223820 Hospice Use and In-Hospital Death among Nursing Home Residents: Evidence of Racial Disparities?

Monday, November 8, 2010 : 9:30 AM - 9:45 AM

Nan Tracy Zheng, PhD , Aging, Disability and Long Term Care, RTI International, Waltham, MA
Dana B. Mukamel, PhD , Department of Medicine, Health Policy Research Institute, University of California, Irvine, Irvine, CA
Thomas Caprio, MD , Med-Geriatrics/Aging, University of Rochester, Rochester
Shubing Cai, PhD , Department of Community Health, Brown University, Providence, RI
Helena Temkin-Greener, PhD , Department of Community and Preventive Medicine, University of Rochester, School of Medicine and Dentistry, Rochester, NY
Racial disparities in hospice use and hospitalization at the end-of-life (EOL), in nursing homes (NH), were reported. Blacks are less likely to use hospice and more likely to die in hospitals, suggesting poorer EOL care. We examine whether differences in hospice use and in-hospital death between black and white residents are due to within- or across-facility disparities.

Study sample includes 47,759 long-term residents (9.91% black and 90.09% white) who died during 2005-2007 in 515 NHs in NYS. Medicare denominator, inpatient and hospice claims, and the MDS were linked with the OSCAR database. For each outcome (in-hospital death and hospice use) we fit both individual and random effect models.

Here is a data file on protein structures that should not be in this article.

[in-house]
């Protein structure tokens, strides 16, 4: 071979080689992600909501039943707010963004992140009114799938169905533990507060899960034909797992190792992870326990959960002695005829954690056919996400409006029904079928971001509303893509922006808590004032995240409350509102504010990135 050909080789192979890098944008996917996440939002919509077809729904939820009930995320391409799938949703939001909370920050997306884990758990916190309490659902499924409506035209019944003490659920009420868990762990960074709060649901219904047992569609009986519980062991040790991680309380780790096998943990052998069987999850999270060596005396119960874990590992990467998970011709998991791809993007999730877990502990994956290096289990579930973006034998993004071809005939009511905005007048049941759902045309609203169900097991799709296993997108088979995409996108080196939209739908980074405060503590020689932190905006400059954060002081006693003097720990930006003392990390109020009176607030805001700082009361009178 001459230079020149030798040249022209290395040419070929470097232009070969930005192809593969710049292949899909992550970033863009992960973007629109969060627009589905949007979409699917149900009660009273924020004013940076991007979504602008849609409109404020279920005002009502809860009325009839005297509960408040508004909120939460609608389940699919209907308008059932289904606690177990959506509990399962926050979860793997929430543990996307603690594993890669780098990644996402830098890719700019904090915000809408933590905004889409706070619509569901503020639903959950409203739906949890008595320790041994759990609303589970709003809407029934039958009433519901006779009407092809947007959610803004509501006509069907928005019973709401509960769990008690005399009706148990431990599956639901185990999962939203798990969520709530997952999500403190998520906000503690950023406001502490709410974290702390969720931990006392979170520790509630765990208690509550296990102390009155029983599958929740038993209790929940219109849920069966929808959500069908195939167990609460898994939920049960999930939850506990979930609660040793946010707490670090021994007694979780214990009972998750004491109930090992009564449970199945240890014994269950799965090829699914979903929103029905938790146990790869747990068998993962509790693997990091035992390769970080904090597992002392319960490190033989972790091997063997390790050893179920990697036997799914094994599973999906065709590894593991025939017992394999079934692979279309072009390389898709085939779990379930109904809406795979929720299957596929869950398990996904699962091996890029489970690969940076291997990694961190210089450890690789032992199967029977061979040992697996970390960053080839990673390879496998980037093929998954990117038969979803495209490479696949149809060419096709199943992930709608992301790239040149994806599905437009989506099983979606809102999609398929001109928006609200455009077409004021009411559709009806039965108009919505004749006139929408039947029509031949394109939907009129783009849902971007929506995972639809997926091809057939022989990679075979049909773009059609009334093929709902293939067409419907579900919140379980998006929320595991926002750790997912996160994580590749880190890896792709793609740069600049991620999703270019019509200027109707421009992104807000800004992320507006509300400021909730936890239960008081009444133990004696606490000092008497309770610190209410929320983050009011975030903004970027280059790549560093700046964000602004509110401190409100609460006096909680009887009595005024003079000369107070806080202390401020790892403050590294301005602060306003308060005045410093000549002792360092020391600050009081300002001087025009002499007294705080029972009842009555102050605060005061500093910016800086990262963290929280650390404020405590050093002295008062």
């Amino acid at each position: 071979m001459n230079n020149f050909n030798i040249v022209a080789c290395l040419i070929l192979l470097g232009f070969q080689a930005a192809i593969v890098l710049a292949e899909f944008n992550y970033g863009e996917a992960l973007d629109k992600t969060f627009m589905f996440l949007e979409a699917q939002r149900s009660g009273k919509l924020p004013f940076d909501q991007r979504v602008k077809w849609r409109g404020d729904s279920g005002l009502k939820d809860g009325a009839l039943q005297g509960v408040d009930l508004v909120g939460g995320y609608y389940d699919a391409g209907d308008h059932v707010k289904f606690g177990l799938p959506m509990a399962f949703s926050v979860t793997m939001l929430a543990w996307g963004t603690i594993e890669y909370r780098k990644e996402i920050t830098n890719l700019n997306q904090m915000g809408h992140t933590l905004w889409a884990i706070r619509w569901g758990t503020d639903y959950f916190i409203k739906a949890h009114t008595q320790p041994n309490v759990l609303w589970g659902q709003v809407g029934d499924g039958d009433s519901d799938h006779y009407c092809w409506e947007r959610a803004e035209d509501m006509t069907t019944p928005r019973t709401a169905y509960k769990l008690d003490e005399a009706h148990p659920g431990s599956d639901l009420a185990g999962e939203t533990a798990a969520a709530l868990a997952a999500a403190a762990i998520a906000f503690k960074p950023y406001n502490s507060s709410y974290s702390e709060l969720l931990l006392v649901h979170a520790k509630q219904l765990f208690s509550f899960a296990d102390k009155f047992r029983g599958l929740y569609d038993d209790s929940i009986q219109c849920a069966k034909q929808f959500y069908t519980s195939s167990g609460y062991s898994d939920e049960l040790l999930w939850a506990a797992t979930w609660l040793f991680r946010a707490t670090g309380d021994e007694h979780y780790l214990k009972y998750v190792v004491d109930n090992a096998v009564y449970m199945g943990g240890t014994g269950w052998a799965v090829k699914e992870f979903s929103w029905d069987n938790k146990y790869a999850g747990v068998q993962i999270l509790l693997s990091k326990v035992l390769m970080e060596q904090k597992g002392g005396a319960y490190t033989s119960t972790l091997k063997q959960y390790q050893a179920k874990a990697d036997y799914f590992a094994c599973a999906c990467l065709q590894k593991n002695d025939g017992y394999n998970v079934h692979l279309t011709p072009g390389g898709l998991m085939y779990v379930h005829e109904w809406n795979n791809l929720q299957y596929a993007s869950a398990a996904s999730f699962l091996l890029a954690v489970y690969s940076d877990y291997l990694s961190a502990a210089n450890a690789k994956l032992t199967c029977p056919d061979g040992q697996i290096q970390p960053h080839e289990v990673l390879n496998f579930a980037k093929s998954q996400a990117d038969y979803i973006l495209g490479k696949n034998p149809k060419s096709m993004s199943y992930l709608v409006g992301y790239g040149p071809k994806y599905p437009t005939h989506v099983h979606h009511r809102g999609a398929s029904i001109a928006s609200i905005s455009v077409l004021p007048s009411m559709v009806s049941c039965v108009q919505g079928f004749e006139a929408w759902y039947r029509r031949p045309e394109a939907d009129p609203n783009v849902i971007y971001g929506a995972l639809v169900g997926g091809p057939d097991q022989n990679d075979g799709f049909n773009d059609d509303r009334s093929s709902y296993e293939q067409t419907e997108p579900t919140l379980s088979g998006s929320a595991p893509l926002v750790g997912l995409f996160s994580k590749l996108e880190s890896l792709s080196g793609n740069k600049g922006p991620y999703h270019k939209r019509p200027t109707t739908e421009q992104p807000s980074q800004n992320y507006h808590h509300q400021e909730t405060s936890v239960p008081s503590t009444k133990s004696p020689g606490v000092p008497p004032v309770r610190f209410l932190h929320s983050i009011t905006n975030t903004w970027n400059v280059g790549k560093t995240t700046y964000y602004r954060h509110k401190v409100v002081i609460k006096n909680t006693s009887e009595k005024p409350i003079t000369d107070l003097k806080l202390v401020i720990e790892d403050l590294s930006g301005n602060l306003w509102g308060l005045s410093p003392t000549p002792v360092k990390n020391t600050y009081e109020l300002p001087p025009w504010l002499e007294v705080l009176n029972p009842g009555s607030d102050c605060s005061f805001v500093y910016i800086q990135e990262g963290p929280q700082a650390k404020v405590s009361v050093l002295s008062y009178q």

Overall, 16.76% (11.44% black and 17.34% white) used hospice in the last 100 days of life and 25.80% of residents (40.74% black and 24.18% white) died in hospitals. Blacks are less likely to use hospice (OR=0.77, P<.0001) and more likely to die in hospitals (OR=1.38, P<.0001), controlling for individual risks. After accounting for NH random effects and organizational characteristics we found no effect of race on hospice use (OR=0.90, P=0.100) or in-hospital death (OR=0.93, P=0.134). Living in facilities with greater concentration of black residents increases the odds of in-hospital death (P<.0001), but not of hospice use.

Blacks and Whites residing in the same facility are equally likely to use hospice and die in-hospital. However, Blacks are more likely to reside in facilities with poorer quality of care as measured by high rates of in-hospital death and little or no hospice use.

Learning Areas:
Public health or related organizational policy, standards, or other guidelines
Public health or related public policy

Learning Objectives:
Describe racial disparities in terms of quality of end-of-life care in nursing homes Explain whether racial disparities in quality of end-of-life care are due to within- or across-facility disparities

Keywords: End-of-Life Care, Minority Health

Presenting author's disclosure statement:

Qualified on the content I am responsible for because: I am qualified to be an abstract Author because I did the analysis for this study.
Any relevant financial relationships? No

I agree to comply with the American Public Health Association Conflict of Interest and Commercial Support Guidelines, and to disclose to the participants any off-label or experimental uses of a commercial product or service discussed in my presentation.

Back to: 3031.0: End of Life Care/Issues